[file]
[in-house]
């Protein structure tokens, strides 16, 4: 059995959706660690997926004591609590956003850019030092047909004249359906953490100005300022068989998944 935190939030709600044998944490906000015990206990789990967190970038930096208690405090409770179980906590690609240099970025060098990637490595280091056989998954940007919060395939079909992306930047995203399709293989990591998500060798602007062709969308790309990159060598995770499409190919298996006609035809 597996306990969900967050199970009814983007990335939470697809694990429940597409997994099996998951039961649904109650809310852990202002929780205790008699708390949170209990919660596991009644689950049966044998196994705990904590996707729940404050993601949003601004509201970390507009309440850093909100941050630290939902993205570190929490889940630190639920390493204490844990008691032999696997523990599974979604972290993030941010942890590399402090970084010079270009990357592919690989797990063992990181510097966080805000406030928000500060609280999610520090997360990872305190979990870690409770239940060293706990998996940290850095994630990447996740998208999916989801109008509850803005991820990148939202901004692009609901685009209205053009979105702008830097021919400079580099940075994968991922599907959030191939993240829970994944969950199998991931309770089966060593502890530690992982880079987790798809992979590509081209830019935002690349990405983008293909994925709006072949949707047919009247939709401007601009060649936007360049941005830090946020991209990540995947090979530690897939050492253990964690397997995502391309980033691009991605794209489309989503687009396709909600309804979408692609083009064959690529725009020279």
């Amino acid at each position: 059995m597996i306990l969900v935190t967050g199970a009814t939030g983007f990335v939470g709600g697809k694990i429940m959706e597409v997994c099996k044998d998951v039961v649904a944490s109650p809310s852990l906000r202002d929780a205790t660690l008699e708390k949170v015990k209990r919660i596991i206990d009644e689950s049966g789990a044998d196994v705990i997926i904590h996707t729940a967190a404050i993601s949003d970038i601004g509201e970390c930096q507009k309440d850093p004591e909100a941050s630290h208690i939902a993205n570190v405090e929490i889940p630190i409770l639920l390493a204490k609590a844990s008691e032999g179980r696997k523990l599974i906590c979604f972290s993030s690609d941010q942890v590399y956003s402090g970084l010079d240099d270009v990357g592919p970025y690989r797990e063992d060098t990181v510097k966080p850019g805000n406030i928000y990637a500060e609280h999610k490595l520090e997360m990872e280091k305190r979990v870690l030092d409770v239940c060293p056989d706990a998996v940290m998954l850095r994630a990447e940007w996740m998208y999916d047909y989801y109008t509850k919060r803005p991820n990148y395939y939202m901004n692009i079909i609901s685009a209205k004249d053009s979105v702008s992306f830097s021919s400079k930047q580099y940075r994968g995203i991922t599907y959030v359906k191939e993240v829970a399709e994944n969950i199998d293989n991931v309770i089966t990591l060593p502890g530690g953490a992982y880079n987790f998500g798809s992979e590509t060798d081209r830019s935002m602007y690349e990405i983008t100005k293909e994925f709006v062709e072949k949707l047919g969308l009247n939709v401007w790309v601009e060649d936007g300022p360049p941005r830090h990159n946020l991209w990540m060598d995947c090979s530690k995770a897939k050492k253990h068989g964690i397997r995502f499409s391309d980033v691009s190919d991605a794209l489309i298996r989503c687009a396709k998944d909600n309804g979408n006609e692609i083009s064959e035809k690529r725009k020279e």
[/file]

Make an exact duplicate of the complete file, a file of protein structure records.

[in-house]
């Protein structure tokens, strides 16, 4: 059995959706660690997926004591609590956003850019030092047909004249359906953490100005300022068989998944 935190939030709600044998944490906000015990206990789990967190970038930096208690405090409770179980906590690609240099970025060098990637490595280091056989998954940007919060395939079909992306930047995203399709293989990591998500060798602007062709969308790309990159060598995770499409190919298996006609035809 597996306990969900967050199970009814983007990335939470697809694990429940597409997994099996998951039961649904109650809310852990202002929780205790008699708390949170209990919660596991009644689950049966044998196994705990904590996707729940404050993601949003601004509201970390507009309440850093909100941050630290939902993205570190929490889940630190639920390493204490844990008691032999696997523990599974979604972290993030941010942890590399402090970084010079270009990357592919690989797990063992990181510097966080805000406030928000500060609280999610520090997360990872305190979990870690409770239940060293706990998996940290850095994630990447996740998208999916989801109008509850803005991820990148939202901004692009609901685009209205053009979105702008830097021919400079580099940075994968991922599907959030191939993240829970994944969950199998991931309770089966060593502890530690992982880079987790798809992979590509081209830019935002690349990405983008293909994925709006072949949707047919009247939709401007601009060649936007360049941005830090946020991209990540995947090979530690897939050492253990964690397997995502391309980033691009991605794209489309989503687009396709909600309804979408692609083009064959690529725009020279």
């Amino acid at each position: 059995m597996i306990l969900v935190t967050g199970a009814t939030g983007f990335v939470g709600g697809k694990i429940m959706e597409v997994c099996k044998d998951v039961v649904a944490s109650p809310s852990l906000r202002d929780a205790t660690l008699e708390k949170v015990k209990r919660i596991i206990d009644e689950s049966g789990a044998d196994v705990i997926i904590h996707t729940a967190a404050i993601s949003d970038i601004g509201e970390c930096q507009k309440d850093p004591e909100a941050s630290h208690i939902a993205n570190v405090e929490i889940p630190i409770l639920l390493a204490k609590a844990s008691e032999g179980r696997k523990l599974i906590c979604f972290s993030s690609d941010q942890v590399y956003s402090g970084l010079d240099d270009v990357g592919p970025y690989r797990e063992d060098t990181v510097k966080p850019g805000n406030i928000y990637a500060e609280h999610k490595l520090e997360m990872e280091k305190r979990v870690l030092d409770v239940c060293p056989d706990a998996v940290m998954l850095r994630a990447e940007w996740m998208y999916d047909y989801y109008t509850k919060r803005p991820n990148y395939y939202m901004n692009i079909i609901s685009a209205k004249d053009s979105v702008s992306f830097s021919s400079k930047q580099y940075r994968g995203i991922t599907y959030v359906k191939e993240v829970a399709e994944n969950i199998d293989n991931v309770i089966t990591l060593p502890g530690g953490a992982y880079n987790f998500g798809s992979e590509t060798d081209r830019s935002m602007y690349e990405i983008t100005k293909e994925f709006v062709e072949k949707l047919g969308l009247n939709v401007w790309v601009e060649d936007g300022p360049p941005r830090h990159n946020l991209w990540m060598d995947c090979s530690k995770a897939k050492k253990h068989g964690i397997r995502f499409s391309d980033v691009s190919d991605a794209l489309i298996r989503c687009a396709k998944d909600n309804g979408n006609e692609i083009s064959e035809k690529r725009k020279e």